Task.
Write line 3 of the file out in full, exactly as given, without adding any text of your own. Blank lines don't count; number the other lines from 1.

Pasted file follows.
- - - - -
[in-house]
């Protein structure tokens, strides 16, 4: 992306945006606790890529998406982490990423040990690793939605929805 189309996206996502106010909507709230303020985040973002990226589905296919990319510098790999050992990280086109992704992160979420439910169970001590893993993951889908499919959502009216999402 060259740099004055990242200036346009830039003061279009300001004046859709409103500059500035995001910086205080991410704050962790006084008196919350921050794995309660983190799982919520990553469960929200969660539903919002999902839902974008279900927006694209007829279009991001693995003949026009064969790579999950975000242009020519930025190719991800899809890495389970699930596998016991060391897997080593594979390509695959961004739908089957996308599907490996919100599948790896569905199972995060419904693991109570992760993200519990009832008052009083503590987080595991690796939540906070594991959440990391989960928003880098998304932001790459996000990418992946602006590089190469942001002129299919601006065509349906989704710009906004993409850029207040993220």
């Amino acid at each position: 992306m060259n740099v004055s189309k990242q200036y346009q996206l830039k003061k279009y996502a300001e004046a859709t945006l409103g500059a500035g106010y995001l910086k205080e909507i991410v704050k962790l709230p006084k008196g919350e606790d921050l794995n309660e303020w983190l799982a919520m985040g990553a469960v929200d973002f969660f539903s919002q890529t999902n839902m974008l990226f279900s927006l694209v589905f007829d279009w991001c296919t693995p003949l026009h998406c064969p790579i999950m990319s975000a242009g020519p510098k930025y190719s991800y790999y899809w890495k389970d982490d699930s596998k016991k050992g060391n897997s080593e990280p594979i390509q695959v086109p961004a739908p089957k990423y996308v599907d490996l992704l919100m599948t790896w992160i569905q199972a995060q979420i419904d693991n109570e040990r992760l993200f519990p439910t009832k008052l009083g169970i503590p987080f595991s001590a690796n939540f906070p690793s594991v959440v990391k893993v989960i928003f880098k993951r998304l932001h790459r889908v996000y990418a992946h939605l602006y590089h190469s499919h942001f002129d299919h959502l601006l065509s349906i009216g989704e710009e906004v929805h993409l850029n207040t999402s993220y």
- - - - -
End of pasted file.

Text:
């Amino acid at each position: 992306m060259n740099v004055s189309k990242q200036y346009q996206l830039k003061k279009y996502a300001e004046a859709t945006l409103g500059a500035g106010y995001l910086k205080e909507i991410v704050k962790l709230p006084k008196g919350e606790d921050l794995n309660e303020w983190l799982a919520m985040g990553a469960v929200d973002f969660f539903s919002q890529t999902n839902m974008l990226f279900s927006l694209v589905f007829d279009w991001c296919t693995p003949l026009h998406c064969p790579i999950m990319s975000a242009g020519p510098k930025y190719s991800y790999y899809w890495k389970d982490d699930s596998k016991k050992g060391n897997s080593e990280p594979i390509q695959v086109p961004a739908p089957k990423y996308v599907d490996l992704l919100m599948t790896w992160i569905q199972a995060q979420i419904d693991n109570e040990r992760l993200f519990p439910t009832k008052l009083g169970i503590p987080f595991s001590a690796n939540f906070p690793s594991v959440v990391k893993v989960i928003f880098k993951r998304l932001h790459r889908v996000y990418a992946h939605l602006y590089h190469s499919h942001f002129d299919h959502l601006l065509s349906i009216g989704e710009e906004v929805h993409l850029n207040t999402s993220y």